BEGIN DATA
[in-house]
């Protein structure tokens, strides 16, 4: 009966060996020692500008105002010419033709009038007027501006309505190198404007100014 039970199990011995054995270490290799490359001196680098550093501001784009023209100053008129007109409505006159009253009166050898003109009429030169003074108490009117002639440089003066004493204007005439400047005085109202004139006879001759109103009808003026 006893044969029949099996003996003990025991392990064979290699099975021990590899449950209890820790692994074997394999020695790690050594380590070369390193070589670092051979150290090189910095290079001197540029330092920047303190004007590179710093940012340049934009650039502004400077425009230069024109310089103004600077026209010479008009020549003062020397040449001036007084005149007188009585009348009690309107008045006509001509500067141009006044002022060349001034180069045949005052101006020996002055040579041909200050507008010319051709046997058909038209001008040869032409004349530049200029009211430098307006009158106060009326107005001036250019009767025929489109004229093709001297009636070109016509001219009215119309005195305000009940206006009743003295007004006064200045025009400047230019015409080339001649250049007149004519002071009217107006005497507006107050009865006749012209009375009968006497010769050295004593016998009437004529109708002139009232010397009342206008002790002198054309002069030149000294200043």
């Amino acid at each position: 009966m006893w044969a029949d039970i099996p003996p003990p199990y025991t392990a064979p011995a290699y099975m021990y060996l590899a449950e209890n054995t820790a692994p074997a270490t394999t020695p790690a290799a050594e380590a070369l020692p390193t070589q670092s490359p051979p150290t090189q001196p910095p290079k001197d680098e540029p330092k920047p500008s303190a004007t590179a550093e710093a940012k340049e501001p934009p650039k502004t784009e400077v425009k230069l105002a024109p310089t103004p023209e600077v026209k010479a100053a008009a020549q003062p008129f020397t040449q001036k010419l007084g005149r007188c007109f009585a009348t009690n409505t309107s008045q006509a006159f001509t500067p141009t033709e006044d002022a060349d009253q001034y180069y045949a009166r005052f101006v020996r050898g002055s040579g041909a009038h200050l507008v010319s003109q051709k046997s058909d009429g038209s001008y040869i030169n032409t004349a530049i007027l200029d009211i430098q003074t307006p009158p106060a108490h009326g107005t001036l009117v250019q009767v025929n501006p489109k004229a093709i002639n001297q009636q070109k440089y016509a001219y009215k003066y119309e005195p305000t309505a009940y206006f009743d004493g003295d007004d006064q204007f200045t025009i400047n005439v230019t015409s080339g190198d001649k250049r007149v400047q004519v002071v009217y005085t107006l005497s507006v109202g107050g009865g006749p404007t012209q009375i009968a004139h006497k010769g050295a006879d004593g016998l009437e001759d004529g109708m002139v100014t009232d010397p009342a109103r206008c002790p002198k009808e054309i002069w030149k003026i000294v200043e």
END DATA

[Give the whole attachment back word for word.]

[in-house]
């Protein structure tokens, strides 16, 4: 009966060996020692500008105002010419033709009038007027501006309505190198404007100014 039970199990011995054995270490290799490359001196680098550093501001784009023209100053008129007109409505006159009253009166050898003109009429030169003074108490009117002639440089003066004493204007005439400047005085109202004139006879001759109103009808003026 006893044969029949099996003996003990025991392990064979290699099975021990590899449950209890820790692994074997394999020695790690050594380590070369390193070589670092051979150290090189910095290079001197540029330092920047303190004007590179710093940012340049934009650039502004400077425009230069024109310089103004600077026209010479008009020549003062020397040449001036007084005149007188009585009348009690309107008045006509001509500067141009006044002022060349001034180069045949005052101006020996002055040579041909200050507008010319051709046997058909038209001008040869032409004349530049200029009211430098307006009158106060009326107005001036250019009767025929489109004229093709001297009636070109016509001219009215119309005195305000009940206006009743003295007004006064200045025009400047230019015409080339001649250049007149004519002071009217107006005497507006107050009865006749012209009375009968006497010769050295004593016998009437004529109708002139009232010397009342206008002790002198054309002069030149000294200043």
């Amino acid at each position: 009966m006893w044969a029949d039970i099996p003996p003990p199990y025991t392990a064979p011995a290699y099975m021990y060996l590899a449950e209890n054995t820790a692994p074997a270490t394999t020695p790690a290799a050594e380590a070369l020692p390193t070589q670092s490359p051979p150290t090189q001196p910095p290079k001197d680098e540029p330092k920047p500008s303190a004007t590179a550093e710093a940012k340049e501001p934009p650039k502004t784009e400077v425009k230069l105002a024109p310089t103004p023209e600077v026209k010479a100053a008009a020549q003062p008129f020397t040449q001036k010419l007084g005149r007188c007109f009585a009348t009690n409505t309107s008045q006509a006159f001509t500067p141009t033709e006044d002022a060349d009253q001034y180069y045949a009166r005052f101006v020996r050898g002055s040579g041909a009038h200050l507008v010319s003109q051709k046997s058909d009429g038209s001008y040869i030169n032409t004349a530049i007027l200029d009211i430098q003074t307006p009158p106060a108490h009326g107005t001036l009117v250019q009767v025929n501006p489109k004229a093709i002639n001297q009636q070109k440089y016509a001219y009215k003066y119309e005195p305000t309505a009940y206006f009743d004493g003295d007004d006064q204007f200045t025009i400047n005439v230019t015409s080339g190198d001649k250049r007149v400047q004519v002071v009217y005085t107006l005497s507006v109202g107050g009865g006749p404007t012209q009375i009968a004139h006497k010769g050295a006879d004593g016998l009437e001759d004529g109708m002139v100014t009232d010397p009342a109103r206008c002790p002198k009808e054309i002069w030149k003026i000294v200043e």